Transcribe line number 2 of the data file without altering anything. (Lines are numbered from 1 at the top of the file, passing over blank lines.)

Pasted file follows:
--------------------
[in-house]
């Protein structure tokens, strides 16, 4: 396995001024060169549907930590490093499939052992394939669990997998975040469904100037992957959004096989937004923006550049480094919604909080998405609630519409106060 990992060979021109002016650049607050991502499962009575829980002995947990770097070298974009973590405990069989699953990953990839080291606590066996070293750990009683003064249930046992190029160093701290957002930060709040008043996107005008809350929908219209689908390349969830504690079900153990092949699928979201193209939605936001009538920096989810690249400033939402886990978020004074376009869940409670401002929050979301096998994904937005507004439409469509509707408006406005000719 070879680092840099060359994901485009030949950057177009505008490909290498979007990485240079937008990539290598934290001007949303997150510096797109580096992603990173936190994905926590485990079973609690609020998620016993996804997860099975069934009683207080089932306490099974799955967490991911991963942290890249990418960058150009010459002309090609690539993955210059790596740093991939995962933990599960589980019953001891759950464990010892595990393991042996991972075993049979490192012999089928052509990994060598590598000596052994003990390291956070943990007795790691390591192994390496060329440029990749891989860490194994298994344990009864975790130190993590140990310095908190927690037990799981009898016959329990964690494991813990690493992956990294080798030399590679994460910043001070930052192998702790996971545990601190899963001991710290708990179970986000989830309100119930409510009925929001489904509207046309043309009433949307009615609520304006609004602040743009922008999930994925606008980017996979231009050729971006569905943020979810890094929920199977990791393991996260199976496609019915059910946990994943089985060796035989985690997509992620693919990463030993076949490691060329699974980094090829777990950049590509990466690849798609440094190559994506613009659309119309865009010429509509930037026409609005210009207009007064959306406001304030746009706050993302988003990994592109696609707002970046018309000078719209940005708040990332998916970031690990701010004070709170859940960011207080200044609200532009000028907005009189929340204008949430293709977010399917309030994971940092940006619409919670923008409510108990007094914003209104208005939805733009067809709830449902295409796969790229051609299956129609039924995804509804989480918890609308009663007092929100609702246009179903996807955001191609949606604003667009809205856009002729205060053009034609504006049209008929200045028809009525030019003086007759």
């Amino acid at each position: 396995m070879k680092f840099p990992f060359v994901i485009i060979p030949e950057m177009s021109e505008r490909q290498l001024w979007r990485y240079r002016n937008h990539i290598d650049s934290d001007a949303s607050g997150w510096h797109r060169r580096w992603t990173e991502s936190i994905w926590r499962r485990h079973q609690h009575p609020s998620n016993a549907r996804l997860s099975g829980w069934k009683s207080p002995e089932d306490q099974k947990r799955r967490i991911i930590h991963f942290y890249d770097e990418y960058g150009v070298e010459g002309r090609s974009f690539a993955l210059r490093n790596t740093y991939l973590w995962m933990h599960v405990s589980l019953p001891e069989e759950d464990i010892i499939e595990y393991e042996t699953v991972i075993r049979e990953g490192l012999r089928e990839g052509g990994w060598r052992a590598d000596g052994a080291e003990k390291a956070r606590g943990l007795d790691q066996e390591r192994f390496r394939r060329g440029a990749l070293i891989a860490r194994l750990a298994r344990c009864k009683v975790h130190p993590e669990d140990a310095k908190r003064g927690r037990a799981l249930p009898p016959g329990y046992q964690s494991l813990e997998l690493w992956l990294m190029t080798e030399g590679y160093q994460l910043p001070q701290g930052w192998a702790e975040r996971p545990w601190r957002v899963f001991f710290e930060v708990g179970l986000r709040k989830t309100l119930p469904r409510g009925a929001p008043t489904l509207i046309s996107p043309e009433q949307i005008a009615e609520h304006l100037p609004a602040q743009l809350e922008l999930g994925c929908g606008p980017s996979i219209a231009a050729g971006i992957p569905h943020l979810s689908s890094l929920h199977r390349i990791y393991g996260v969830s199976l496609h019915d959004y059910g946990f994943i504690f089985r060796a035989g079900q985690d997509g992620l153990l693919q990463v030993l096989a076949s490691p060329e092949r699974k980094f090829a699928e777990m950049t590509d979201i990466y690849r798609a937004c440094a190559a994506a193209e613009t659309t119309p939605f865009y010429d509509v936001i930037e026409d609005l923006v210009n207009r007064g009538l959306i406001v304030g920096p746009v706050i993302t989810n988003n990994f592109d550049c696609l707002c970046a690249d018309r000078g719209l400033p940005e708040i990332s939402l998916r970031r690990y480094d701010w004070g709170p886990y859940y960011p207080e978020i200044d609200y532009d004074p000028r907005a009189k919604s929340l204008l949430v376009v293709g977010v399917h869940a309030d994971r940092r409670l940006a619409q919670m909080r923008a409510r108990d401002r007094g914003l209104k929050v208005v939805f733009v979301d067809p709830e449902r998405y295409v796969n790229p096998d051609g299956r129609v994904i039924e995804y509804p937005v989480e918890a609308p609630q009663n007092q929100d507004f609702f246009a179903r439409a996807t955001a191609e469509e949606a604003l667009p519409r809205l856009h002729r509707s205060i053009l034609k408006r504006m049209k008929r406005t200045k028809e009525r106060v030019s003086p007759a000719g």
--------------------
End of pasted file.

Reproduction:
């Protein structure tokens, strides 16, 4: 396995001024060169549907930590490093499939052992394939669990997998975040469904100037992957959004096989937004923006550049480094919604909080998405609630519409106060 990992060979021109002016650049607050991502499962009575829980002995947990770097070298974009973590405990069989699953990953990839080291606590066996070293750990009683003064249930046992190029160093701290957002930060709040008043996107005008809350929908219209689908390349969830504690079900153990092949699928979201193209939605936001009538920096989810690249400033939402886990978020004074376009869940409670401002929050979301096998994904937005507004439409469509509707408006406005000719 070879680092840099060359994901485009030949950057177009505008490909290498979007990485240079937008990539290598934290001007949303997150510096797109580096992603990173936190994905926590485990079973609690609020998620016993996804997860099975069934009683207080089932306490099974799955967490991911991963942290890249990418960058150009010459002309090609690539993955210059790596740093991939995962933990599960589980019953001891759950464990010892595990393991042996991972075993049979490192012999089928052509990994060598590598000596052994003990390291956070943990007795790691390591192994390496060329440029990749891989860490194994298994344990009864975790130190993590140990310095908190927690037990799981009898016959329990964690494991813990690493992956990294080798030399590679994460910043001070930052192998702790996971545990601190899963001991710290708990179970986000989830309100119930409510009925929001489904509207046309043309009433949307009615609520304006609004602040743009922008999930994925606008980017996979231009050729971006569905943020979810890094929920199977990791393991996260199976496609019915059910946990994943089985060796035989985690997509992620693919990463030993076949490691060329699974980094090829777990950049590509990466690849798609440094190559994506613009659309119309865009010429509509930037026409609005210009207009007064959306406001304030746009706050993302988003990994592109696609707002970046018309000078719209940005708040990332998916970031690990701010004070709170859940960011207080200044609200532009000028907005009189929340204008949430293709977010399917309030994971940092940006619409919670923008409510108990007094914003209104208005939805733009067809709830449902295409796969790229051609299956129609039924995804509804989480918890609308009663007092929100609702246009179903996807955001191609949606604003667009809205856009002729205060053009034609504006049209008929200045028809009525030019003086007759």